Mesenteric ischemia (MI) is an uncommon medical condition that accounts 0.1% of all hospital admissions, with high mortality rates ranging from 24%-94%. ΜΙ includes inadequate blood supply, inflammatory injury and eventually necrosis of the bowel wall. The disease can be divided into acute and chronic MI (CMI), with the first being subdivided into four categories. Therefore, acute MI (AMI) can occur as a result of arterial embolism, arterial thrombosis, mesenteric venous thrombosis (MVT) and non-occlusive causes (NOMI), such as hypo-perfusion due to low cardiac output or mesenteric arterial vasoconstriction. Bowel damage is in proportion to the mesenteric blood flow decrease and may vary from minimum lesions, due to reversible ischemia, to transmural injury, with subsequent necrosis and perforation. CMI is associated to diffuse atherosclerotic disease in more than 95% of cases, with all major mesenteric arteries presenting stenosis or occlusion. Other causes include fibromuscular dysplasia, vasculitis, Takayasu arteritis, malignancy and radiation. Because of a lack of specific signs or due to its sometime quiet presentation, this condition is frequently diagnosed only at an advanced stage. Constant, diffuse, non-localized or periumbilical abdominal pain remains the most common symptom[6-8]. Postprandial pain, nausea and weight loss occur in patients with CMI. While laboratory studies or plain films of abdomen are not indicative, computed tomography (CT) imaging and CT angiography contribute to differential diagnosis and management of AMI. Angiography is also the criterion standard for CMI, with mesenteric duplex ultrasonography (US) and magnetic resonance angiography (MRA) also being of great importance[9-11]. Therapeutic approach of MI includes both medical and surgical treatment. Papaverine, heparin, warfarin and thrombolytic drugs are the most common medications. Surgical procedures include restoration of the blood flow with arteriotomy, endarterectomy or anterograde bypass, while resection of necrotic bowel is always implemented. The aim of this review was to evaluate the results of surgical treatment for MI and to present the recent literature in order to provide an update on the current concepts of surgical management of the disease. Mesh words selected include MI, diagnostic approach and therapeutic management.
HISTOLOGY AND PATHOGENESIS
In the process of embryogenesis, segmental arteries regress until three major vessels remain: The celiac artery (CA), the superior mesenteric artery (SMA) and the inferior mesenteric artery (IMA) as well. Typically, the CA supplies the foregut, hepatobiliary system and spleen, the SMA supports the midgut including small intestine and proximal mid colon up to the splenic flexure and the IMA refers to the hind gut with regard to distal colon beginning from the splenic flexure, and rectum. The venous system, mainly, parallels the arterial branches. Therefore, the superior mesenteric vein drains the small intestine and cecum, while the inferior mesenteric vein includes the descending and sigmoid colon and the rectum. The gastrointestinal (GI) system presents significant collateral circulation at all levels that provides protection from ischemia and can compensate for approximately a 75% acute reduction in mesenteric blood flow for up to 12 h, without substantial injury.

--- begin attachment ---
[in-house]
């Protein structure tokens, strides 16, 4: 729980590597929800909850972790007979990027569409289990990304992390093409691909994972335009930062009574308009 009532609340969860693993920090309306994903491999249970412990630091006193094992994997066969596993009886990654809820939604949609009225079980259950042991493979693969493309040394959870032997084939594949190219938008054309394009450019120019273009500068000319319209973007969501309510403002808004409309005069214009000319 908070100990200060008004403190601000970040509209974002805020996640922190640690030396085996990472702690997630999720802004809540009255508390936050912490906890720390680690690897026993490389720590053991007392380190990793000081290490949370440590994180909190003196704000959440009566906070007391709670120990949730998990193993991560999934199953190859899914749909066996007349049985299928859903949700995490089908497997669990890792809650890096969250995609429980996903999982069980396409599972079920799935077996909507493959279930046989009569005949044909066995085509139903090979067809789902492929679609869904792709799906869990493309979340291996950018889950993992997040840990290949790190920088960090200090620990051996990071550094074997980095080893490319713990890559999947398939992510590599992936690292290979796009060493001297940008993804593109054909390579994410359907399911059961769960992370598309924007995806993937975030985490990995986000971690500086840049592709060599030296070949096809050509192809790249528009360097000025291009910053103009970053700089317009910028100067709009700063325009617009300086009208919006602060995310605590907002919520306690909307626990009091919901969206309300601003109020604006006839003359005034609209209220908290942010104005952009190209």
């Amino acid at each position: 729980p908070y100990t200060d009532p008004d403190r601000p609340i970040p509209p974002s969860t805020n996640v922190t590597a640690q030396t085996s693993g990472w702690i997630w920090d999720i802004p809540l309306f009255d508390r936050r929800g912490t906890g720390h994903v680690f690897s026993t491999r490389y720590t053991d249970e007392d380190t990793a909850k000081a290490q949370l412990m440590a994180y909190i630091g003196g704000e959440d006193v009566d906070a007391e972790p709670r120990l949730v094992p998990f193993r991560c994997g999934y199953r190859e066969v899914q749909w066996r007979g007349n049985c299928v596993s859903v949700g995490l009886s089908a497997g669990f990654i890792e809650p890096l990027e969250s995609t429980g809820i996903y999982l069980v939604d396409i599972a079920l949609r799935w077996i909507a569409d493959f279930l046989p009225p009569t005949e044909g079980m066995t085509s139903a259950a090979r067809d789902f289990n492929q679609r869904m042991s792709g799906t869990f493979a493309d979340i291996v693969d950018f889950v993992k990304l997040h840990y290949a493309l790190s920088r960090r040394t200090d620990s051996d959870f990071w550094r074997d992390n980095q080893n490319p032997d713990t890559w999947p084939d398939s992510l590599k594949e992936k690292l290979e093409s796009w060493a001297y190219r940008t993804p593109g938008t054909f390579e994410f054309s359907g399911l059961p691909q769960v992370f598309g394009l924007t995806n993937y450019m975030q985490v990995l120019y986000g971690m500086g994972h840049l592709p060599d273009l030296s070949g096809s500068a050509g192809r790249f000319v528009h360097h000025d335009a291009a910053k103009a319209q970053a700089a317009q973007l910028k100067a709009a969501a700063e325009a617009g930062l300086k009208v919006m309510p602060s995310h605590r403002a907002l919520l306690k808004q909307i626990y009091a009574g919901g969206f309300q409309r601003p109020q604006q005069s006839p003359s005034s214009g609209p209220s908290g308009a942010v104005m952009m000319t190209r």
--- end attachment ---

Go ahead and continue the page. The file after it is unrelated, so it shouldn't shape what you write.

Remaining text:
AMI caused by arterial embolism accounts for 50% of acute ischemic conditions. The SMA is the visceral vessel the most susceptible to emboli due to its small take-off angle from the aorta and higher flow. Most often, emboli lodge about 6-8 cm beyond the arterial origin, distal to the origin of the middle colic artery[6,17]. Typical causes of emboli include mural thrombi after myocardial infarction, atrial thrombi associated with mitral stenosis, atrial fibrillation, septic emboli from valvular endocarditis, mycotic aneurysm and thrombi formed at the site of atheromatous plaques within the aorta or at the sites of vascular aortic prosthetic grafts interposed anywhere between the heart and the origin of SMA[8,17].
The thrombosis of mesenteric arteries typically occurs at their origin causing extensive infarction and often affects at least two of the major visceral vessels. It is mainly a complication of preexisting visceral atherosclerotic lesions and involves acute worsening of the already compromised blood flow. It may also be attributed to arterial aneurysm or other vascular pathologies, such as dissection, trauma, mesenteric aneurysm rupture, fibromuscular dysplasia or vasculitis[18,19]. In inflammatory vascular disease, smaller vessels are commonly affected. On the other hand, NOMI results from hypoperfusion with secondary severe and prolonged visceral vasoconstriction. The most common initiating conditions involve systemic shock due to decreased cardiac output following a myocardial infarction or congestive heart failure, septic shock or hypovolemia. Additionally, NOMI can be the result of compression by intra-abdominal tumors. A secondary clinical entity of MI occurs due to mechanical obstruction, such as internal hernia with strangulation and volvulus.